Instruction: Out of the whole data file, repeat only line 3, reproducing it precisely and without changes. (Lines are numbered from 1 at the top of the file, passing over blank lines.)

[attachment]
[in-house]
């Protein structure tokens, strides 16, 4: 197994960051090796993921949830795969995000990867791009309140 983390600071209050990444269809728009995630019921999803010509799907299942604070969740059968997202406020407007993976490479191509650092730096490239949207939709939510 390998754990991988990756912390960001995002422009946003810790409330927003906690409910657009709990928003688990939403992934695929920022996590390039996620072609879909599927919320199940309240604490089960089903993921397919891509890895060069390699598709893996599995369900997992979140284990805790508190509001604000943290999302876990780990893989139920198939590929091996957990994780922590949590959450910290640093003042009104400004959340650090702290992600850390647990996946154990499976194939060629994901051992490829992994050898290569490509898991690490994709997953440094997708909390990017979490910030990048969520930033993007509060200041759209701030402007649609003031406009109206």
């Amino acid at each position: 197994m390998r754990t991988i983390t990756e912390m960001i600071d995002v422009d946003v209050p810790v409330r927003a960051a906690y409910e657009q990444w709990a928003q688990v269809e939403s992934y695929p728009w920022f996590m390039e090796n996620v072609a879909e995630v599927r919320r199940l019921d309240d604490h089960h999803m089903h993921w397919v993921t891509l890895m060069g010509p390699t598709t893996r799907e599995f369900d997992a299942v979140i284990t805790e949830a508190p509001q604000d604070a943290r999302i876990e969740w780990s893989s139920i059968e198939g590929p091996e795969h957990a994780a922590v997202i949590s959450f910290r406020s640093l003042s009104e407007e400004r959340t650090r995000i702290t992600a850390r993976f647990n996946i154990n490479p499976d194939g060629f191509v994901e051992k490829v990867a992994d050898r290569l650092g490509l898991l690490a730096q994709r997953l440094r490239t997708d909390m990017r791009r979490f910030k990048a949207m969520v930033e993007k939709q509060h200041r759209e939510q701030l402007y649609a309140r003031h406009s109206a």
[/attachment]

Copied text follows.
């Amino acid at each position: 197994m390998r754990t991988i983390t990756e912390m960001i600071d995002v422009d946003v209050p810790v409330r927003a960051a906690y409910e657009q990444w709990a928003q688990v269809e939403s992934y695929p728009w920022f996590m390039e090796n996620v072609a879909e995630v599927r919320r199940l019921d309240d604490h089960h999803m089903h993921w397919v993921t891509l890895m060069g010509p390699t598709t893996r799907e599995f369900d997992a299942v979140i284990t805790e949830a508190p509001q604000d604070a943290r999302i876990e969740w780990s893989s139920i059968e198939g590929p091996e795969h957990a994780a922590v997202i949590s959450f910290r406020s640093l003042s009104e407007e400004r959340t650090r995000i702290t992600a850390r993976f647990n996946i154990n490479p499976d194939g060629f191509v994901e051992k490829v990867a992994d050898r290569l650092g490509l898991l690490a730096q994709r997953l440094r490239t997708d909390m990017r791009r979490f910030k990048a949207m969520v930033e993007k939709q509060h200041r759209e939510q701030l402007y649609a309140r003031h406009s109206a």